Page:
Lonesome Bert & the Skinny Lizards coalesced out of the musical mythosphere in August 2005 when Chris Clark, freshly relocated from south Florida, hauled his standup bass up to the St Augustine art gallery where Lonesome Bert Hodge was busking with his drummer friend Steve Mitherz, and suggested a sit-in set. The resulting fusion of Chris’ edgy high-temp fingerwork and Lonesome Bert’s bouncy folk-style lyrics, propelled by Steve’s djembe drum, convinced the three that the future looked good in conjunction, so conjoined they were. A few years into their venture of the gig circuit they met a old hippie sailor Mark Saunders from Key West who joined the band with his electric fiddle in tow.
Today, hundreds of gigs and 3 full length albums later, the group is picking up speed and honing its harmonies. Lonesome Bert writes much of the material himself, drawing on a widely traveled history of airlines, military service and urban living on top of a charmed childhood in small-town Florida. He sings songs with subject matter like Hastings, Florida’s downward spiral, Key West’s colorful character or a Lotto winner meeting his demise after meeting a pron star, and the way the music sounded on the car radio late at night all the way from Nashville. His lines are quirky and thought-provoking and sometimes poignant, but always lively, served up over what he calls “the bumptime boogie beat” that evolved from Tom Paxton and Merle Travis style finger picking. Some of the songs have a crypto-liberal political tinge to them, because Bert likes to skewer ”institutional answers to individual questions.” Chris also writes and sings songs characterized by high energy and humor, addressing topics like vanishing hippies, the tyranny of the electronic age and a mans realization that life could be much better when only relying on three hot meals and a cot to sleep on daily.
Bert Hodge: A ukelele from my Mom at age 8, Burl Ives, glee clubs galore, my Kingston Trio knockoff won the Palatka high school talent show in 1961, where I felt the roar of the greasepaint for the first time, college R&B bands for frat parties at FSU, a 7-piece horn band introduced me to the collective complaints of serious musicians. Navy flight school, traveling everywhere but Nam, guitar always in hand, gave up electric guitar music for Dylan acoustic music just as he went the other way, lived in Maine surveying woods for a few years, worked in the Virgin Islands testing weapons for the Navy, joined the commercial aviation community hauling pallets of roses and engine blocks around the country at night, always humming, always strumming, moved up to chartering people trips as a B727 captain, lived on Long Island for a while, quit traveling and moved to St Augustine about 1991, wrangled rental properties for a while, had enough, retired and noticed the guitar in my hands and the blank notepad in front of me, wrote a bunch of songs and started showing off in front of people. I became Lonesome Bert when I realized, at last, that we are what we are.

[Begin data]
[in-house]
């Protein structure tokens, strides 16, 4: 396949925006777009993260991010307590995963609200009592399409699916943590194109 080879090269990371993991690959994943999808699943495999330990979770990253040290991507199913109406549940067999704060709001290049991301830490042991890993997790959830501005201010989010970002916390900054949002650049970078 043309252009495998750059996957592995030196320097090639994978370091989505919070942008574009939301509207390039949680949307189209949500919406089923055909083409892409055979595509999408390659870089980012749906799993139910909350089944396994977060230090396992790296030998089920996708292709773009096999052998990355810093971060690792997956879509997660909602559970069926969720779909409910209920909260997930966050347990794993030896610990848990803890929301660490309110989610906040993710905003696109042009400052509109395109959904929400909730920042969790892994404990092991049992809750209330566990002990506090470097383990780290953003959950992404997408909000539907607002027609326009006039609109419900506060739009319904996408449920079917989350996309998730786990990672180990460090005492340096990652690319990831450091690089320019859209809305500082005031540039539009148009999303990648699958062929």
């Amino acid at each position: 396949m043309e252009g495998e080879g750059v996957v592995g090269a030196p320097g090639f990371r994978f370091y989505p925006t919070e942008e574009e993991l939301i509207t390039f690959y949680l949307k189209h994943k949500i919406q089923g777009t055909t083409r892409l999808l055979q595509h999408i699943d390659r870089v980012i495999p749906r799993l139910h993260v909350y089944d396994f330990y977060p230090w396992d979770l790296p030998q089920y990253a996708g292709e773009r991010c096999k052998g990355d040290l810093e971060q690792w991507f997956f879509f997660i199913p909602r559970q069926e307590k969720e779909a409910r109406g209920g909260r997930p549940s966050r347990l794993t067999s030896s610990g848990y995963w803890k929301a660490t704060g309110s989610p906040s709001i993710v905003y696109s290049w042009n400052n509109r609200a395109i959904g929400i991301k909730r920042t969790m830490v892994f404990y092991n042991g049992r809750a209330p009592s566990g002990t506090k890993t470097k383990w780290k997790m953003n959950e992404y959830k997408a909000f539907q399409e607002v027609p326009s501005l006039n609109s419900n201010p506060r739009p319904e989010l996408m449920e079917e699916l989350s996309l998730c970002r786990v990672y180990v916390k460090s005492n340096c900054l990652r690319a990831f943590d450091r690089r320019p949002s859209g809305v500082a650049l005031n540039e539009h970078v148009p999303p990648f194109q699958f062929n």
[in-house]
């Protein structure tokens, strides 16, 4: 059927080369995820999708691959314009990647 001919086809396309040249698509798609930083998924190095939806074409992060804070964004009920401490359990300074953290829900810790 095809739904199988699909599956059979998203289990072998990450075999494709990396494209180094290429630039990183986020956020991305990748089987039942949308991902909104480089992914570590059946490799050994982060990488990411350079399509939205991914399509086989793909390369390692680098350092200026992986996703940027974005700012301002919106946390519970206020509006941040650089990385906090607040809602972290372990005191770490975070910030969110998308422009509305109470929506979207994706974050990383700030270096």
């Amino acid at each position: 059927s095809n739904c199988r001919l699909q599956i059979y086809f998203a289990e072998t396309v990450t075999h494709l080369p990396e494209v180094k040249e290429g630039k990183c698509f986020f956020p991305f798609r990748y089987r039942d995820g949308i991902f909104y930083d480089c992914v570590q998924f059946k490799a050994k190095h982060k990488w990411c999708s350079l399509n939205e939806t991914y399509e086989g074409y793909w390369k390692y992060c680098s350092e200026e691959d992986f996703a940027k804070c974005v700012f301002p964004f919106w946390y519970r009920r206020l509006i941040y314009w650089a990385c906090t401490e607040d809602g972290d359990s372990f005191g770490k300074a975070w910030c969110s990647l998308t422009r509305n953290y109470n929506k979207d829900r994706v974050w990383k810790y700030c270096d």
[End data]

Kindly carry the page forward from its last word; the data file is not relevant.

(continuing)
Chris Clark’s interest in the bass began in a small Ohio farm town, where he grew the first 18 years of his life.”(Ohio Black Swamp Blues” references this) Rather than taking to the fields, he took to Rock n Roll as a young lad. His understanding Father recognized his flare and purchased his first electric bass. Age 18, 1989 Chris left home to attend the Art Institute of Ft. Lauderdale. Studying graphic arts by day and playing bass for the 3-piece complex thrash metal band “Oddameatr” by night. Fate would have it that he never became the “Metal God” he expected. Through a fellow bass player Chris took interest in the stand up bass. Naturally, the mood of his music study’s change to a folk style as he delved into his new instrument. Playing the south Florida circuit, including the Florida Keys, Chris was invited to be the stand-up Bass player for the underground cult following band “Fish Butt”. After the band dispersed in 2004, Chris and artist girlfriend Karen Sheridan decided a relocation in St. Augustine, Florida. “Bert and Steve played in front of an art gallery and I joined in…for good.” Chris says. Now, probably the only folk band with a “metal” stand up bass player. The boys are doing it their own way. “I call it- Folk music with a machine gun! Dat, Dat, Dat!”
Steve Mitherz: Manhattan, high school drummer, potter artist, drywall artisan, met Bert through our wives economic connection(broker-client), St Augustine, joined Bert wrangling rental properties, garage jam band together, finally the Lonesome Bert duo at the Art walks.
Mark Saunders: a veteran of military and a veteran of Key West’s laid back ol’ hippie lifestyle of living on his self built catamaran. Fiddle has always been present in Mark’s life. Numerous bands and numerous sail trips around the globe, Saunders offers a unique and fitting layer to the Lonesome Skinny boys.
We try to write music that makes you say “Did he really say that? I gotta hear this again!” while your toes tap a hole in the carpet. -Bert